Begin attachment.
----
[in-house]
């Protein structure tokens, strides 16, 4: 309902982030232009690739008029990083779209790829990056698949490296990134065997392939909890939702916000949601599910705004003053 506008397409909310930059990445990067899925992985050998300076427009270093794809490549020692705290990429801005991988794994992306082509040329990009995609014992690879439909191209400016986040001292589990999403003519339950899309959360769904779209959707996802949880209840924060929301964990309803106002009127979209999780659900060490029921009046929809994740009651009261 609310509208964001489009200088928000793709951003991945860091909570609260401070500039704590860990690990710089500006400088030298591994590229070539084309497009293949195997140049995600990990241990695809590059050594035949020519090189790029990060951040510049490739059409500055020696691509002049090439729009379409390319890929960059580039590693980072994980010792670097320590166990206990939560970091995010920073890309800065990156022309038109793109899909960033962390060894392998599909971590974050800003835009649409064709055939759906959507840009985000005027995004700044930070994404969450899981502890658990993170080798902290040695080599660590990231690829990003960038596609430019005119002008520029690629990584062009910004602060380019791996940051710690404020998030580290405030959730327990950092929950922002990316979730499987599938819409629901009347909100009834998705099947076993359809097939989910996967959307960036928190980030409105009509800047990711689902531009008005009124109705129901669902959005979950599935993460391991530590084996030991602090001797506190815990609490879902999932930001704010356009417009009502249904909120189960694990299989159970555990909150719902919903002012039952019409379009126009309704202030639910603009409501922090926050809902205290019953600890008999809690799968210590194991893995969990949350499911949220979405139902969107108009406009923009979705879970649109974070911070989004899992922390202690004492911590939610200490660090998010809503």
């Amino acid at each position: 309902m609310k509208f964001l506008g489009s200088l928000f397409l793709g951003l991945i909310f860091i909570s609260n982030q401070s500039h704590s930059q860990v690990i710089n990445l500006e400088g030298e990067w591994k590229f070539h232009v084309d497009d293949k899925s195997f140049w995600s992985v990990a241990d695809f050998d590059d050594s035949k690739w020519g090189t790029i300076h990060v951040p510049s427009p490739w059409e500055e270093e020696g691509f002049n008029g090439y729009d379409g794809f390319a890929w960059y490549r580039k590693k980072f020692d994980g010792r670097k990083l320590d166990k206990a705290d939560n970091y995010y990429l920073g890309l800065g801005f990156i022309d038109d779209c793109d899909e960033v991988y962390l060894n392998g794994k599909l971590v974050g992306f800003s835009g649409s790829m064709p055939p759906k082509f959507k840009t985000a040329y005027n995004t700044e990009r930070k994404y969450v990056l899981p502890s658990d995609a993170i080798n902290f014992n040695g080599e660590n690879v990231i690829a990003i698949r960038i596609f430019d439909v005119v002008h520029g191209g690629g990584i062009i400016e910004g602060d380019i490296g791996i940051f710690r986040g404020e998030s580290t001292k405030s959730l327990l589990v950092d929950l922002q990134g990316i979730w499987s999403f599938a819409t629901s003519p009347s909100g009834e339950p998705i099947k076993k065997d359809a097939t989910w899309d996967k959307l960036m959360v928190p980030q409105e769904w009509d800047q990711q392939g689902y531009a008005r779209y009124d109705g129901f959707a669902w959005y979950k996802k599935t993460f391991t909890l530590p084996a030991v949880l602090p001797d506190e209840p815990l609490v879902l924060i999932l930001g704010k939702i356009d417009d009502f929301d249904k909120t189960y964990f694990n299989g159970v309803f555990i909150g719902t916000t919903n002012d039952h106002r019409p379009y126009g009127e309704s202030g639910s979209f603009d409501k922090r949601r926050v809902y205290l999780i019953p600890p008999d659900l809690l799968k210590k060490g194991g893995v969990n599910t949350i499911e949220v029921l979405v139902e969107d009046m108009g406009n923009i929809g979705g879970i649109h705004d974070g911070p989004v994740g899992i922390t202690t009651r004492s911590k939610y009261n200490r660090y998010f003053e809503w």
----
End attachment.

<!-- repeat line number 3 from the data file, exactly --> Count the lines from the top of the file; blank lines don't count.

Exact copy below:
């Amino acid at each position: 309902m609310k509208f964001l506008g489009s200088l928000f397409l793709g951003l991945i909310f860091i909570s609260n982030q401070s500039h704590s930059q860990v690990i710089n990445l500006e400088g030298e990067w591994k590229f070539h232009v084309d497009d293949k899925s195997f140049w995600s992985v990990a241990d695809f050998d590059d050594s035949k690739w020519g090189t790029i300076h990060v951040p510049s427009p490739w059409e500055e270093e020696g691509f002049n008029g090439y729009d379409g794809f390319a890929w960059y490549r580039k590693k980072f020692d994980g010792r670097k990083l320590d166990k206990a705290d939560n970091y995010y990429l920073g890309l800065g801005f990156i022309d038109d779209c793109d899909e960033v991988y962390l060894n392998g794994k599909l971590v974050g992306f800003s835009g649409s790829m064709p055939p759906k082509f959507k840009t985000a040329y005027n995004t700044e990009r930070k994404y969450v990056l899981p502890s658990d995609a993170i080798n902290f014992n040695g080599e660590n690879v990231i690829a990003i698949r960038i596609f430019d439909v005119v002008h520029g191209g690629g990584i062009i400016e910004g602060d380019i490296g791996i940051f710690r986040g404020e998030s580290t001292k405030s959730l327990l589990v950092d929950l922002q990134g990316i979730w499987s999403f599938a819409t629901s003519p009347s909100g009834e339950p998705i099947k076993k065997d359809a097939t989910w899309d996967k959307l960036m959360v928190p980030q409105e769904w009509d800047q990711q392939g689902y531009a008005r779209y009124d109705g129901f959707a669902w959005y979950k996802k599935t993460f391991t909890l530590p084996a030991v949880l602090p001797d506190e209840p815990l609490v879902l924060i999932l930001g704010k939702i356009d417009d009502f929301d249904k909120t189960y964990f694990n299989g159970v309803f555990i909150g719902t916000t919903n002012d039952h106002r019409p379009y126009g009127e309704s202030g639910s979209f603009d409501k922090r949601r926050v809902y205290l999780i019953p600890p008999d659900l809690l799968k210590k060490g194991g893995v969990n599910t949350i499911e949220v029921l979405v139902e969107d009046m108009g406009n923009i929809g979705g879970i649109h705004d974070g911070p989004v994740g899992i922390t202690t009651r004492s911590k939610y009261n200490r660090y998010f003053e809503w």